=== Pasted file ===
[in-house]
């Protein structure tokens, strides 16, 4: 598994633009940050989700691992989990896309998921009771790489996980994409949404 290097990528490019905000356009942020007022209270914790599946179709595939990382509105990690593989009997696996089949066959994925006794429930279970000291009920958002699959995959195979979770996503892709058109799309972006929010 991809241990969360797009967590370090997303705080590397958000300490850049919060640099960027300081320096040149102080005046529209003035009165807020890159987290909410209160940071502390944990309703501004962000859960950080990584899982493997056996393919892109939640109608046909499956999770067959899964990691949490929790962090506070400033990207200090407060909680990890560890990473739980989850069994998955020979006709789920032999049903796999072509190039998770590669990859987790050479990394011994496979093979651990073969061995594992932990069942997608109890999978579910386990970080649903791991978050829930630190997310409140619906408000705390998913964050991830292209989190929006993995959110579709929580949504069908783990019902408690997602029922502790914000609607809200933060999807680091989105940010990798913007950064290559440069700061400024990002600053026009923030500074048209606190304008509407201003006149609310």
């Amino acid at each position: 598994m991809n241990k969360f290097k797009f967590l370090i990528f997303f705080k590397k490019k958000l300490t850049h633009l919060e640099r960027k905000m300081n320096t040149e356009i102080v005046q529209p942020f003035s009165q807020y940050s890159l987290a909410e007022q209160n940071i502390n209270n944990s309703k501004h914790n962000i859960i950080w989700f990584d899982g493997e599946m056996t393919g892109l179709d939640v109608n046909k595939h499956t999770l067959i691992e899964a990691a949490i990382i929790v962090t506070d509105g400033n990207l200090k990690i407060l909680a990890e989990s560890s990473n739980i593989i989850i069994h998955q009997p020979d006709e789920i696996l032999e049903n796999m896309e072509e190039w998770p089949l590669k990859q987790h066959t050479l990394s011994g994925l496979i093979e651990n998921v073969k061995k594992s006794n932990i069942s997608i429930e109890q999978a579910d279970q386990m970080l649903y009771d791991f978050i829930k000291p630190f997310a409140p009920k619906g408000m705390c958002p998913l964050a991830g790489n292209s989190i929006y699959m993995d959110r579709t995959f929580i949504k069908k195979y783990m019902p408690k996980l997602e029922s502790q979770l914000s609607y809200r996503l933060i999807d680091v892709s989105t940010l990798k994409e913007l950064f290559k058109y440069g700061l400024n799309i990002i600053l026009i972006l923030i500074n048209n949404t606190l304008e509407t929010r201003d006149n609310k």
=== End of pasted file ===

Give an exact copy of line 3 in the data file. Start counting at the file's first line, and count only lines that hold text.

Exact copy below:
């Amino acid at each position: 598994m991809n241990k969360f290097k797009f967590l370090i990528f997303f705080k590397k490019k958000l300490t850049h633009l919060e640099r960027k905000m300081n320096t040149e356009i102080v005046q529209p942020f003035s009165q807020y940050s890159l987290a909410e007022q209160n940071i502390n209270n944990s309703k501004h914790n962000i859960i950080w989700f990584d899982g493997e599946m056996t393919g892109l179709d939640v109608n046909k595939h499956t999770l067959i691992e899964a990691a949490i990382i929790v962090t506070d509105g400033n990207l200090k990690i407060l909680a990890e989990s560890s990473n739980i593989i989850i069994h998955q009997p020979d006709e789920i696996l032999e049903n796999m896309e072509e190039w998770p089949l590669k990859q987790h066959t050479l990394s011994g994925l496979i093979e651990n998921v073969k061995k594992s006794n932990i069942s997608i429930e109890q999978a579910d279970q386990m970080l649903y009771d791991f978050i829930k000291p630190f997310a409140p009920k619906g408000m705390c958002p998913l964050a991830g790489n292209s989190i929006y699959m993995d959110r579709t995959f929580i949504k069908k195979y783990m019902p408690k996980l997602e029922s502790q979770l914000s609607y809200r996503l933060i999807d680091v892709s989105t940010l990798k994409e913007l950064f290559k058109y440069g700061l400024n799309i990002i600053l026009i972006l923030i500074n048209n949404t606190l304008e509407t929010r201003d006149n609310k």